NFL star Ndamukong Suh tweeted he is in Seattle Monday as it is expected he will be released by the Miami Dolphins at any time.
Veteran defensive tackle Ndamukong Suh tweeted Monday morning that he’s in Seattle and for followers to “stay tuned. Be some exciting news going on.”
Could that news include a meeting with the Seahawks?
Indications are that Suh will likely will talk to the Seahawks at some point soon, though by NFL rules any actual visit can’t happen until he is released by his current team, the Miami Dolphins.
Suh is widely reported likely to be released by Miami soon so the Dolphins can get out of a contract that includes base salaries of $16.9 million, $18.9 million and $18.3 million the next three years, part of a six-year, $114 million deal that he signed in 2015 that made him the highest-paid non-quarterback in the league.
Most Read Sports Stories
- From a hospital bed in Las Vegas, Mariners GM Jerry Dipoto finalizes a trade for Edwin Encarnacion
- Will 5-star WR Kyle Ford sign with the Huskies? Here's an early signing day primer
- All of a sudden, Washington state is a hotbed for high-school football talent. Here's why. VIEW
- Richard Sherman responds to Frank Clark's declaration that the Sherman era in Seattle is over
- Let's hear it for a Seahawks team that is not only surprising to watch, but likable | Matt Calkins
Once released, Suh can visit any team and sign with any team he wants. The legal tampering period, when the agents of players whose contracts run out this year can begin negotiating with teams, also began on Monday. Those players, however, can not make visits until Wednesday. Unless the Seahawks blew Suh out of the water initially, though, it’s thought he’d likely take other visits (Suh had not been released as of Monday afternoon).
His Miami contract had an average per year salary of $19 million and while the Seahawks likely couldn’t come close to that they might be able to reach the $13-14 million mark or so, which might get it done.
Suh is 31 and made almost $60 million on his Dolphins’ contract already and might also be eager to return to the Pacific Northwest (a native of Portland, he played in college at Nebraska where he was the No. 2 pick in the 2010 draft by the Lions) and play for a team that has a chance to get into the postseason.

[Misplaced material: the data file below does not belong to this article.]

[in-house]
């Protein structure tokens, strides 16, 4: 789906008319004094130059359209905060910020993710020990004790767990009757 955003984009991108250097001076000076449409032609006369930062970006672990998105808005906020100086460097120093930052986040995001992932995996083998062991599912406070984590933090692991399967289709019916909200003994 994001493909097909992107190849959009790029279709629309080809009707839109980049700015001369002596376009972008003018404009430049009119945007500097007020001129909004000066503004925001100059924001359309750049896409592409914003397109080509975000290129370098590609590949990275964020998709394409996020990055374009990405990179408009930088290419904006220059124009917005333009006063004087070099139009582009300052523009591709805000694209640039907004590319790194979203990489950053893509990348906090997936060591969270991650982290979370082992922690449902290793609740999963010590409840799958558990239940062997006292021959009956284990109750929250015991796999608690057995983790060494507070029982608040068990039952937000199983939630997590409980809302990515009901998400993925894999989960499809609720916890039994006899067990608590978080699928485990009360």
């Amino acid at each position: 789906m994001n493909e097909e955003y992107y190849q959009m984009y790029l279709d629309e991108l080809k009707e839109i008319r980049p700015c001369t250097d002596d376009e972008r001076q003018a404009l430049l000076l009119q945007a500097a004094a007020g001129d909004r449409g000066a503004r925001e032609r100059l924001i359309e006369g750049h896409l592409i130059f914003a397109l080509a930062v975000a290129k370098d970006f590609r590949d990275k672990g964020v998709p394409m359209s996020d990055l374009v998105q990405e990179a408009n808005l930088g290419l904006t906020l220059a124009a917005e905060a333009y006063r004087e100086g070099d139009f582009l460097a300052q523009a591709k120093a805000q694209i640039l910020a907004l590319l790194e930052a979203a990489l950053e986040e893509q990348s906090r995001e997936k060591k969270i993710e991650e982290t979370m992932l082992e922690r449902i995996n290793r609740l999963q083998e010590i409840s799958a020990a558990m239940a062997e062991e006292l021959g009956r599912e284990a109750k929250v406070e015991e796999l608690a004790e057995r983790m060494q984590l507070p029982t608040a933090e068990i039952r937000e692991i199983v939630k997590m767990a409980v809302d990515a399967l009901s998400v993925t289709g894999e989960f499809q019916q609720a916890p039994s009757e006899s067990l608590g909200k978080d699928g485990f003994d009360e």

Seattle has some obvious holes on its defensive line it needs to fill, especially if Sheldon Richardson — who becomes a free agent this week — doesn’t re-sign (it’s expected Richardson will explore his options in free agency).
And Seattle could well be looking at Suh as a replacement for Richardson.
Suh has been consistently durable and productive, having made the Pro Bowl five times in eight seasons and named a first team All-Pro three times (as NFL.com noted Monday “since 2010, he ranks second among NFL DTs in sacks (51.5), first in QB hits (147), second in total pressures (381.5) and first in tackles for loss (103).” However, he also has made just one Pro Bowl in his three years with the Dolphins, who obviously may feel his best days are behind him.
The Seahawks got an up-close and personal look at Suh when the Dolphins played in Seattle for the season opener in 2016, a game in which the Seahawks had to rally late for a 12-10 win — but only after Suh broke through the line early in the third quarter to sack Russell Wilson, a play on which Wilson suffered a high ankle sprain that began a season filled with injuries for the Seattle quarterback.
“That guy is as tough as you can get,” Carroll said afterward of the challenge of blocking Suh.
One advantage of signing a player like Suh who is being cut is that he would not factor into the compensatory pick formula. Seattle is hoping it may get third-round comp picks in 2019 if it loses Richardson and Graham. Signing other unrestricted free agents offsets the players a team losses in free agency. But cut players, such as Suh will be, are not part of that formula.